In my joy I thrust my hand into the live embers, but quickly drew it out again with a cry of pain. How strange, I thought, that the same cause should produce such opposite effects! ” Here, the creature learns the contradictory nature of knowledge, however a more important experience teaches the creature the dangers of knowledge more subtly in a personal manner, instead of a physical lesson. The creature vows to “…become master of their language; which knowledge might enable me to make them overlook the deformity of my figure”.
After pursuing knowledge for months, he learns to read and understand speech. This directly influences him to question ‘who he is’. After discovering this by reading Frankenstein’s papers from the laboratory he learns the hazards of knowledge. “‘I sickened as I read. “Hateful the day when I received life! ” I exclaimed in agony. “Accursed Creator! Why did you form a monster so hideous that even you turned from me in disgust? ’” Again he feels the contradictory power of knowledge. This all affects and influences his envious obsession for the rest of the novel.
He ironically uses fire to destroy the cottage of the De Lacey’s in his jealousy, and later himself. Therefore knowledge is obviously powerful and influential. He uses his knowledge of fire and after understanding language; he understands himself and becomes envious. He uses both of these lessons throughout the book in destructive ways. Victor and Walton can be described similarly in their pursuit for knowledge. They are obsessive, passionate and ardent in all of their pursuits. However they are different in that Frankenstein feels the true corruptive, devastating power knowledge can implicate.
After stealing the role of nature and god’s by creating ‘the creature’, he abandons the wretched and hideous being. This is the first corruptive act of Frankenstein’s power of knowledge and also then acts as a catalyst for the successive events that later occur. At the end of his life, he gives advice to Walton, relating directly to his understanding of knowledge. “Farewell Walton! Seek happiness in tranquillity, and avoid ambition, even if it be only the apparently innocent one of distinguishing yourself in science and discoveries. Yet why do I say this? I have myself been blasted in these hopes, yet another may succeed”.
This advice shows that Frankenstein understands the perils of discovery, however is still evidently naive. He believes that it is only himself that became corrupt with the power of knowledge. Walton however learns from Frankenstein’s corruption and later ‘seeks happiness in tranquillity’ by alleviating his ambition to the North. This overall theme in my novel is created for the purpose to form ideas in the minds of the audience, ideas that I believe in. Humanity cannot control the knowledge of natural power without becoming corrupt with devastating effects.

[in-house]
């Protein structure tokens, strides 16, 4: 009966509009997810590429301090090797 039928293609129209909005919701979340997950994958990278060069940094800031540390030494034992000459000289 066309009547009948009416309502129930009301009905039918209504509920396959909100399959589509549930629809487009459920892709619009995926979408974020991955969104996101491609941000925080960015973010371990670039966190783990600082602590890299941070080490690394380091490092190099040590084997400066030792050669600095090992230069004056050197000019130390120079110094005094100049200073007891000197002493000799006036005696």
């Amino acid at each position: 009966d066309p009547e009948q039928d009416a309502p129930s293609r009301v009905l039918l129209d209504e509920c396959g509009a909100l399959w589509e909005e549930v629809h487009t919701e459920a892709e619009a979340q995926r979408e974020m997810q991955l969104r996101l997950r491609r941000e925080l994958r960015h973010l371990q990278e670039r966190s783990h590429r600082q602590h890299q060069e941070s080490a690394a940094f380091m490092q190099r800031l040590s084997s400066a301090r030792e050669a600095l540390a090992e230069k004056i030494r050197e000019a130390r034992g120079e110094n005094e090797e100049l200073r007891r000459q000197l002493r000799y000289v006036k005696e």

With the rises in industrialisation and advancing technologies into the natural philosophical realm, when will we as cohesive whole question before acting? And you, Mr. Ridley Scott must believe similar ideals because you have in your cautionary tale a much more exaggerated influence of technology and industrialisation. Portrayed with a mood of pessimism, fatalism, and menace. Knowledge is definitely seen to have power in your composition; the power is then evidently seen as corruptive in a dystopic world. The opening sequence to your work is disturbing to me.
Beginning in the dim, twilight cityscape of Los Angeles, it sets the film noir ethos for the remainder of the film. It gives a first hand experience for the audience to understand the corrupt, futuristic environmental disaster humanity lives in. As fire explodes from chimneys of the dominating industrial architecture, sulphuric smoke pollutes the air and we begin to understand the magnitude of power this urban landscape has over the population. Through the use of panning aerial shots we see the towering buildings that dwarf Man symbolising the enslavement of humanity to science and technology.
This is evidently a portrayal of some issues affecting the world of 1982, the year you made your composition. Centrally affecting this world are obviously issues such as the rise of consumerism, technology, especially chemical technology and science. This is evidently a cautioning of the possible results in pursuing these issues too far. The opening establishing shot, a close up of an eye, sets the platform for the use of eyes as a symbol indicative of what it means to be human, metaphorically linked to one’s ability to see or, alternatively, an inability to see.